It’s important to make it clear that despite your temper tantrum, your expectations are still the same. Weisel would say something like this: “I showed you anger and I was rude and I’m really sorry for having done that. But that doesn’t mean my rules and expectations are any less. It just means that I showed you that I’m human too. So cut me a little slack, because that’s how we keep our relationship.”

Recognize that they’re going to screw up,” Huebner reminds. “But encourage them and they’ll get through it. Give them enough rope to experiment, but not enough to hang themselves. It’s your job to be the safety net.” When a daughter knows that, bottom line, you will always be there for her, she will be much more likely to show you that she’ll come through for you, no matter what age she feels today.

Anne O’Connor is a Wisconsin freelance writer.

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Lacey Recommends Black Herstory Books

Hey, girls! Did you know that February is Black History (or as we like to say around here, Herstory) Month? Unfortunately, traditional history books and classes have often overlooked the achievements of Black Americans. The books featured this month will help fill in the gaps — and give you inspiration all year long!

Biography Collections

Whether you want to know a little or a lot about amazing Black women from herstory, these books collecting women’s life stories have you covered!

  • My top pick in this section is definitely Little Leaders: Bold Women in Black History by Vashti Harrison. No matter what your passion, you’ll find a Black woman in these pages who has forged a path ahead. Read about politician Shirley Chisolm who ran for president in 1972, science fiction writer Octavia Butler, astronaut Dr. Mae Jemison, and 37 other Black women who followed their dreams to greatness. Each biography includes a cartoon illustration of the woman featured. 
  • “At some point, someone probably will tell you no, will tell you to be quiet and may even tell you your dreams or impossible,” Chelsea Clinton writes in She Persisted: 13 American Women Who Changed the World. “Don’t listen to them.” This book is a great way to get a brief overview of Black trailblazers’ lives or to introduce younger siblings and friends to them. Five of the women featured in the book are Black, including some you may have heard of such as Harriet Tubman and Oprah Winfrey; and others who may be less recognizable to you, like Claudette Colvin who refused to give up her seat on a bus when she was just 15, inspring Rosa Parks to do the same; and Ruby Bridges, a brave little girl who was one of the first Black students to attend a school that had been only for Whites before then.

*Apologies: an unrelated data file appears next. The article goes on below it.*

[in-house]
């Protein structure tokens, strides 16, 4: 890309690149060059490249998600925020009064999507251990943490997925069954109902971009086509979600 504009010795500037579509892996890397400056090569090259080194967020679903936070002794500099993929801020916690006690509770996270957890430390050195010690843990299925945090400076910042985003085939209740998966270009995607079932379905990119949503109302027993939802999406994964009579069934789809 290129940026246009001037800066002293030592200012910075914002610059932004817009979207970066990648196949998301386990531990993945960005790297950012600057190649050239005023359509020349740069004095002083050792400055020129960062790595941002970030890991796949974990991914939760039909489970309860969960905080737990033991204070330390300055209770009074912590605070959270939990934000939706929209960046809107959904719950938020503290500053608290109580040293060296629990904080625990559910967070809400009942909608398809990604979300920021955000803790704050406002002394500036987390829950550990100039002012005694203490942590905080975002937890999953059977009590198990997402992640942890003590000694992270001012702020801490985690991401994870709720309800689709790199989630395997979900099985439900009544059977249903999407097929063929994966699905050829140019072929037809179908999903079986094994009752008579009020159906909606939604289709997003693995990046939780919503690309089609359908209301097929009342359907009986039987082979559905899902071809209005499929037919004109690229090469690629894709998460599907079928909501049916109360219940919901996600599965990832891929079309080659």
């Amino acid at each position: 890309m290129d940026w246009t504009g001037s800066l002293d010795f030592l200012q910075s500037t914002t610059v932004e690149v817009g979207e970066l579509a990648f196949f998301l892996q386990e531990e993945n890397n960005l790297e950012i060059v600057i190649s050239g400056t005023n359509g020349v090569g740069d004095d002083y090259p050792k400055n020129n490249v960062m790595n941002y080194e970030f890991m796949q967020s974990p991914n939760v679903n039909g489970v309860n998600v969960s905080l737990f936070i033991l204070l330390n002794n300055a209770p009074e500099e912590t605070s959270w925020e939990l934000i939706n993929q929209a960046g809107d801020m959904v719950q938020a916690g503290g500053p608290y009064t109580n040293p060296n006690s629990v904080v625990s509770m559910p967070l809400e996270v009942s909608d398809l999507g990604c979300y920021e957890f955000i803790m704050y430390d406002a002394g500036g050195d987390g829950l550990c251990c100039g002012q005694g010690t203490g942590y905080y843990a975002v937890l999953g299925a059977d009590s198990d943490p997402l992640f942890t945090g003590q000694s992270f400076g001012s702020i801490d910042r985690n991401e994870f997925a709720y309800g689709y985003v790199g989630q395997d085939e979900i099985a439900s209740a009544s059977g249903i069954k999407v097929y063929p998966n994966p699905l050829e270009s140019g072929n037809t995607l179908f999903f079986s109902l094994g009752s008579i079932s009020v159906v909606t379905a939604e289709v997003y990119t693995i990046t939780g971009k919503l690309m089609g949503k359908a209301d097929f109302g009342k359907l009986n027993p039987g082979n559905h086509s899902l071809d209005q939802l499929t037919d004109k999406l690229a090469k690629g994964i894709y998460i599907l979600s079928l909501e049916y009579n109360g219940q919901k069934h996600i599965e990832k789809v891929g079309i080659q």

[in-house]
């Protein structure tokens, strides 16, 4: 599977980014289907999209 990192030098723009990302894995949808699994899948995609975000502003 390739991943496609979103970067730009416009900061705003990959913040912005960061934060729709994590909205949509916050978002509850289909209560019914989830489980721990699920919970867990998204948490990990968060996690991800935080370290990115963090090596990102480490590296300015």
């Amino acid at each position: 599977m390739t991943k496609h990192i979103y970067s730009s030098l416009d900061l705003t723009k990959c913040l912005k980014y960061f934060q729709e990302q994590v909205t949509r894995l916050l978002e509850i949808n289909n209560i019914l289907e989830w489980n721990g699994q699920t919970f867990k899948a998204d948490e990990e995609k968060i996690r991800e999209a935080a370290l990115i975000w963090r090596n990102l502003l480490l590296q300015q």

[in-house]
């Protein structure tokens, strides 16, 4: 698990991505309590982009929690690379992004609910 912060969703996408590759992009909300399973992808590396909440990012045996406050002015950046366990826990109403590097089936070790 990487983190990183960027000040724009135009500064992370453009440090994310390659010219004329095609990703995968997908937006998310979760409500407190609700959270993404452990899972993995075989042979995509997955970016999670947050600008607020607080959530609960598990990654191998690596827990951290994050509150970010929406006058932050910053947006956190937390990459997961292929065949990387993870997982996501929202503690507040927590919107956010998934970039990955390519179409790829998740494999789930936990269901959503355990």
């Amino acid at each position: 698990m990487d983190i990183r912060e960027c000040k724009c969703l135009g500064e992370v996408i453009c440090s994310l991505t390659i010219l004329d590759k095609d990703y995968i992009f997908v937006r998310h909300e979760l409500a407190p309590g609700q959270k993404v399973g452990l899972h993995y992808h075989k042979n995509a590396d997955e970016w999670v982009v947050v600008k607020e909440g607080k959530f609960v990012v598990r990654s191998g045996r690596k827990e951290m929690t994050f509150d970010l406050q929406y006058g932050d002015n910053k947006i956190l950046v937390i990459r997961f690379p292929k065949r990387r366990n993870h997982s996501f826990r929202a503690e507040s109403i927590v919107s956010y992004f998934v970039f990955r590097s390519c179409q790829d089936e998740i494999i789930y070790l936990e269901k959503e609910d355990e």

• Black women aren’t just making history in America, though. In Fearless Women by Toby Reynolds & Paul Carver and 100 Women Who Made History by Stella Caldwell, Clare Hibbert, Andrea Mills, and Rona Skene, you can read about women such as Leymah Gbowee, who led a peace movement to help end the Second Liberian Civil War; Fatuma Noor, a Somali journalist who focused on telling stories the mainstream news overlooked; Ellen Johnson Sirleaf, Liberia’s female president; and more, including often-overlooked American history-makers like Sarah Breedlove, the first woman millionaire in the U.S.!

 Featured Biographies

Want to dive deeper into one amazing Black woman or girl’s story? Then check out these titles.

  • In March Forward, Girl: From Young Warrior to Little Rock Nine, Melba Pattillo Beals shares her story of being one of the first African American girls to attend an integrated school. But even before that, she was ready to make waves. She was frustrated that she couldn’t drink from the “whites only” water fountains or that she didn’t feel safe even at church. And when adults told her to be patient and know her place, she pushed back toward equality.
  • If you follow the sports world, you probably know about tennis legends Venus and Serena Williams. But did you know that both had a desire to win from an early age, that their father coached them in tennis, or that they have BOTH achieved World Number One ranking in both singles and doubles? You can learn all this and more in Who Are Venus and Serena Williams by James Buckley Jr., an illustrated book that follows the sisters’ lives and achievements. 
  • To learn more about Ruby Bridges’ achievements from her own perspective, pick up her book, Through My Eyes, where she describes what it was like to be a six-year-old girl escorted through mobs and protesters to become the first Black child to attend an all-White school.
  • The Youngest Marcher: The Story of Audrey Faye Hendricks, a Young Civil Rights Activist by Cynthia Levinson details how, at nine years old, Audrey was the youngest protester ever arrested at a civil rights rally. She joined marches, sit-ins, and other opportunities for activism toward equality even though she KNEW she might end up in jail for it, proving that you are never too young to take a stand.

What about you? Do you know of fiction or non-fiction books that highlight important moments or women from Black Herstory? Who is your favorite Black woman or girl hero? Share your thoughts in the comments below!